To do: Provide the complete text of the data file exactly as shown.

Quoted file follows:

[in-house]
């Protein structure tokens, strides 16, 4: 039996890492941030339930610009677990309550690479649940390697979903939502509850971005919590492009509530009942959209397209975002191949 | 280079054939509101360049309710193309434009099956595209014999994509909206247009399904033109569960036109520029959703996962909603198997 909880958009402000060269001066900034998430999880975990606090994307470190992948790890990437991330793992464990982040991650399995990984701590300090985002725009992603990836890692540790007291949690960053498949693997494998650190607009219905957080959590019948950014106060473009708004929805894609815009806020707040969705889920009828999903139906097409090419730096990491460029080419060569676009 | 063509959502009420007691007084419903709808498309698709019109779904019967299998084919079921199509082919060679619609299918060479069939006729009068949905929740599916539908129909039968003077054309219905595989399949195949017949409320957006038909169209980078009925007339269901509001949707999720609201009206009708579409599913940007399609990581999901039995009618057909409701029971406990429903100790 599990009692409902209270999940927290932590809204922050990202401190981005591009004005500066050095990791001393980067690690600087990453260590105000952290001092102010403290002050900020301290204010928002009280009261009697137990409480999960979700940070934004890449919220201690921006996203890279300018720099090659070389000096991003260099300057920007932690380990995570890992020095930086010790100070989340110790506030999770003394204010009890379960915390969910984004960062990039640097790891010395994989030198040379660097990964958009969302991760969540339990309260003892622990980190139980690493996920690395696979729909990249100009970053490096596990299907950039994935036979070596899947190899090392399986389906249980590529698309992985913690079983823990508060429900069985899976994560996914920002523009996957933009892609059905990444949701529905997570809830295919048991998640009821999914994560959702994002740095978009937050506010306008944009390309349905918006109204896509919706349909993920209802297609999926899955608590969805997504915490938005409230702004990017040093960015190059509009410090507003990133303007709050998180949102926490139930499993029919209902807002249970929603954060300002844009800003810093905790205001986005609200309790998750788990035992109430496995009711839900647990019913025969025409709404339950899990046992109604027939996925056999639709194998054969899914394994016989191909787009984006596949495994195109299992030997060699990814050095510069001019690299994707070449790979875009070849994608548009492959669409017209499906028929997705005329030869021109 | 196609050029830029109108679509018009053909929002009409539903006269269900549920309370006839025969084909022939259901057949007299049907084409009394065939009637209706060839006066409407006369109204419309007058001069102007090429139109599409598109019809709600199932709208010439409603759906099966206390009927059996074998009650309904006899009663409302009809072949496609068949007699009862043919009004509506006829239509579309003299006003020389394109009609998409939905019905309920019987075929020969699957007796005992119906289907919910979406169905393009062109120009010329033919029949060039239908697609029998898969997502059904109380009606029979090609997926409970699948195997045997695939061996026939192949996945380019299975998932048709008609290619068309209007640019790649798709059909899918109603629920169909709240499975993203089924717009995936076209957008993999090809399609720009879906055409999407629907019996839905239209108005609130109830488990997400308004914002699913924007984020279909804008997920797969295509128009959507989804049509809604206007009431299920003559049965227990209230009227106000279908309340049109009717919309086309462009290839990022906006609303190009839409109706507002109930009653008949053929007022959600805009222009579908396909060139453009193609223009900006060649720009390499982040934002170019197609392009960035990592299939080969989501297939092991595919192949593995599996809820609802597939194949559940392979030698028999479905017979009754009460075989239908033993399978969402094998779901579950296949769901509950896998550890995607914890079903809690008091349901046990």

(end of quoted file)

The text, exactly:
[in-house]
């Protein structure tokens, strides 16, 4: 039996890492941030339930610009677990309550690479649940390697979903939502509850971005919590492009509530009942959209397209975002191949 | 280079054939509101360049309710193309434009099956595209014999994509909206247009399904033109569960036109520029959703996962909603198997 909880958009402000060269001066900034998430999880975990606090994307470190992948790890990437991330793992464990982040991650399995990984701590300090985002725009992603990836890692540790007291949690960053498949693997494998650190607009219905957080959590019948950014106060473009708004929805894609815009806020707040969705889920009828999903139906097409090419730096990491460029080419060569676009 | 063509959502009420007691007084419903709808498309698709019109779904019967299998084919079921199509082919060679619609299918060479069939006729009068949905929740599916539908129909039968003077054309219905595989399949195949017949409320957006038909169209980078009925007339269901509001949707999720609201009206009708579409599913940007399609990581999901039995009618057909409701029971406990429903100790 599990009692409902209270999940927290932590809204922050990202401190981005591009004005500066050095990791001393980067690690600087990453260590105000952290001092102010403290002050900020301290204010928002009280009261009697137990409480999960979700940070934004890449919220201690921006996203890279300018720099090659070389000096991003260099300057920007932690380990995570890992020095930086010790100070989340110790506030999770003394204010009890379960915390969910984004960062990039640097790891010395994989030198040379660097990964958009969302991760969540339990309260003892622990980190139980690493996920690395696979729909990249100009970053490096596990299907950039994935036979070596899947190899090392399986389906249980590529698309992985913690079983823990508060429900069985899976994560996914920002523009996957933009892609059905990444949701529905997570809830295919048991998640009821999914994560959702994002740095978009937050506010306008944009390309349905918006109204896509919706349909993920209802297609999926899955608590969805997504915490938005409230702004990017040093960015190059509009410090507003990133303007709050998180949102926490139930499993029919209902807002249970929603954060300002844009800003810093905790205001986005609200309790998750788990035992109430496995009711839900647990019913025969025409709404339950899990046992109604027939996925056999639709194998054969899914394994016989191909787009984006596949495994195109299992030997060699990814050095510069001019690299994707070449790979875009070849994608548009492959669409017209499906028929997705005329030869021109 | 196609050029830029109108679509018009053909929002009409539903006269269900549920309370006839025969084909022939259901057949007299049907084409009394065939009637209706060839006066409407006369109204419309007058001069102007090429139109599409598109019809709600199932709208010439409603759906099966206390009927059996074998009650309904006899009663409302009809072949496609068949007699009862043919009004509506006829239509579309003299006003020389394109009609998409939905019905309920019987075929020969699957007796005992119906289907919910979406169905393009062109120009010329033919029949060039239908697609029998898969997502059904109380009606029979090609997926409970699948195997045997695939061996026939192949996945380019299975998932048709008609290619068309209007640019790649798709059909899918109603629920169909709240499975993203089924717009995936076209957008993999090809399609720009879906055409999407629907019996839905239209108005609130109830488990997400308004914002699913924007984020279909804008997920797969295509128009959507989804049509809604206007009431299920003559049965227990209230009227106000279908309340049109009717919309086309462009290839990022906006609303190009839409109706507002109930009653008949053929007022959600805009222009579908396909060139453009193609223009900006060649720009390499982040934002170019197609392009960035990592299939080969989501297939092991595919192949593995599996809820609802597939194949559940392979030698028999479905017979009754009460075989239908033993399978969402094998779901579950296949769901509950896998550890995607914890079903809690008091349901046990």